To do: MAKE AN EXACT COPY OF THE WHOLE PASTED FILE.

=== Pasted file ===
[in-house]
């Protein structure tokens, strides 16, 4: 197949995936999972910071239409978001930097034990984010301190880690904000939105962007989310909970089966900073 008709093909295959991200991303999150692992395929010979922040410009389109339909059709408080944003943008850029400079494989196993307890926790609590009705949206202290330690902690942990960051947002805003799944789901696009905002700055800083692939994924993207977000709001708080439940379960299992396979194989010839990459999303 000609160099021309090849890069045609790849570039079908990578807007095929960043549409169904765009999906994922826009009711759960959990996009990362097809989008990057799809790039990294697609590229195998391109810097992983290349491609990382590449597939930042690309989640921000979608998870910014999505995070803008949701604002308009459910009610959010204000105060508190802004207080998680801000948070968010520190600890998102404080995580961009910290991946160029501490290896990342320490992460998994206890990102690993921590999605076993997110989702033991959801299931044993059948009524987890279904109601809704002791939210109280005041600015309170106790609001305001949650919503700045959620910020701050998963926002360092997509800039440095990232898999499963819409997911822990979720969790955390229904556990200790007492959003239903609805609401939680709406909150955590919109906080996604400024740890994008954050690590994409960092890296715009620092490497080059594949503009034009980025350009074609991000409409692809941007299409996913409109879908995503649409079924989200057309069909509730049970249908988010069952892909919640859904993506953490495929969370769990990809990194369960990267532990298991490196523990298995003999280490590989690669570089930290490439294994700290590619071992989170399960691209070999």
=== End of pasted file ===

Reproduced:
[in-house]
């Protein structure tokens, strides 16, 4: 197949995936999972910071239409978001930097034990984010301190880690904000939105962007989310909970089966900073 008709093909295959991200991303999150692992395929010979922040410009389109339909059709408080944003943008850029400079494989196993307890926790609590009705949206202290330690902690942990960051947002805003799944789901696009905002700055800083692939994924993207977000709001708080439940379960299992396979194989010839990459999303 000609160099021309090849890069045609790849570039079908990578807007095929960043549409169904765009999906994922826009009711759960959990996009990362097809989008990057799809790039990294697609590229195998391109810097992983290349491609990382590449597939930042690309989640921000979608998870910014999505995070803008949701604002308009459910009610959010204000105060508190802004207080998680801000948070968010520190600890998102404080995580961009910290991946160029501490290896990342320490992460998994206890990102690993921590999605076993997110989702033991959801299931044993059948009524987890279904109601809704002791939210109280005041600015309170106790609001305001949650919503700045959620910020701050998963926002360092997509800039440095990232898999499963819409997911822990979720969790955390229904556990200790007492959003239903609805609401939680709406909150955590919109906080996604400024740890994008954050690590994409960092890296715009620092490497080059594949503009034009980025350009074609991000409409692809941007299409996913409109879908995503649409079924989200057309069909509730049970249908988010069952892909919640859904993506953490495929969370769990990809990194369960990267532990298991490196523990298995003999280490590989690669570089930290490439294994700290590619071992989170399960691209070999």